Wednesday, March 25, 2009

Meyd in Tsina

I loved going shopping while I was in the Philippines this past January. While I typically avoid malls and big-box stores here in the states (because of the anxiety they cause me, and the temptation to spend money I don't have), I went to a mall nearly every day I spent in the Philippines.

SM City Iloilo is the branch of a ginormous nationwide chain-megamall located about 5 minutes from my girlfriend, Alchi Mae's, house. I loved going there with her and buying awesome clothes for dirt cheap, (that actually fit me!) I literally have the exact same measurements as the mannequins in their department stores! We got used hardcover books for $1.50, and a Big Mac meal for the price of a U.S. Double Cheeseburger (err, excuse me...McDOUBLE).

You have to have a sixth sense for shopping at certain spots in the Philippines, however. This is especially true in the marketplaces of the small towns, where imitation off-brands run rampant. While on a day trip in the quiet town of Altavas, in Aklan province, Alchi Mae tried to contain her laughter while pointing out this Made-in-China perfume list on display in a local shop:

Now, to the untrained shopper, this store would appear to be selling upscale American perfumes, and for dirt cheap. After a careful inspection of the list, however, you will notice the subtle differences between these imitations and their authentic counterparts (...and a big name in U.S. politics?!?)

The moral of the story is, in a culture where all spelling is purely phonetic...


Tuesday, March 24, 2009

Dude, Where's My Subaru?

A funny thing happened while I walked back to my car Saturday after an evening at Velour. The walk was farther than normal, because parking at Velour has taken a turn for the worse ever since EVERY adjacent business somehow needs their vacant lots to be completely empty at 10 pm.

I knew I parked somewhere on 200 north, which is really the closest place to park on the block anymore. I spotted the ol' red Subaru Legacy, and opened the door to get in. The first thing I noticed was that the squeak in the front door was oddly gone. Hmm...weird...maybe Pyfer fixed it while I was in the Philippines and I had just barely noticed.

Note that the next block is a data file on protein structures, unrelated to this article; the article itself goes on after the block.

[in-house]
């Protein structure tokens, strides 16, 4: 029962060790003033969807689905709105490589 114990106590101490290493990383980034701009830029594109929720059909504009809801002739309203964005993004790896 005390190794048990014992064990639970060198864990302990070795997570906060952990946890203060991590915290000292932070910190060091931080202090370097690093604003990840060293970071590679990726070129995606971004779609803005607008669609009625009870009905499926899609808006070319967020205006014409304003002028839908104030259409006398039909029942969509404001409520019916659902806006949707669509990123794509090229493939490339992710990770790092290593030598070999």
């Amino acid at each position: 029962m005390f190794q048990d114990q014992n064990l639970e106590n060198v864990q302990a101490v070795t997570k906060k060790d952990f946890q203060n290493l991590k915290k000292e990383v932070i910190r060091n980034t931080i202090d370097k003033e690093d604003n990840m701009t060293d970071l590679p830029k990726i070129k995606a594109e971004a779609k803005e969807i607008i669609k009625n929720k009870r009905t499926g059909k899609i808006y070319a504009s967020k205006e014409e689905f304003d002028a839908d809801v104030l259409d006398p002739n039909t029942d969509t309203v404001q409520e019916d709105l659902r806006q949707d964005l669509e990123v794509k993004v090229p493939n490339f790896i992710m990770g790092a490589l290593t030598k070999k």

Then I got that weird sinking feeling in my stomach. My car was completely empty! I had stopped locking my car, as I stopped keeping anything of value in there. This led me from worry to confusion:

"Why would someone steal a yard-sale sleeping bag?"

"How much will you get on Ebay for a box of 200 Chance Lewis CDs?"

Then my inner dialogue got more analytical, and I started observing more things in the car:

"Is this a prank?"

"The car is not only empty; it's literally been CLEANED!"

"Why does it smell like bad-jock-cologne in here? (a cross between Polo Sport & Testosterone)"

"Is that a Guster sticker on the window?"

Then I looked about 3 spaces down the street, and saw my nearly-identical car, cracked windshield and all. Squeak? Check. Wendy's bag doubling as a trash can? Check. Paper cup in the holder filled with "We Are Chance Lewis" buttons? Check. I headed home.

Saturday, March 21, 2009

Of This Much I Am Sure

Next week, my co-worker at Muse Music, Becca is leaving to go on a mission. As I contemplated all of the things that can change (or not change) in 18 months, I told her what I thought the world might be like when she gets home.

I told her that with the current economic crisis, she's leaving the "real world" at a perfect time. For a year and a half, she won't have to worry about a job. With any luck, by the time she gets home, everything will be back to normal and she can pick up where she left off as if nothing happened.

I told her some things will never change, especially in Provo: In 2011 we will STILL call it Beto's (even though they changed their name to Rancherito's like 2 years ago) and BYU students will ALWAYS call it "The Muse".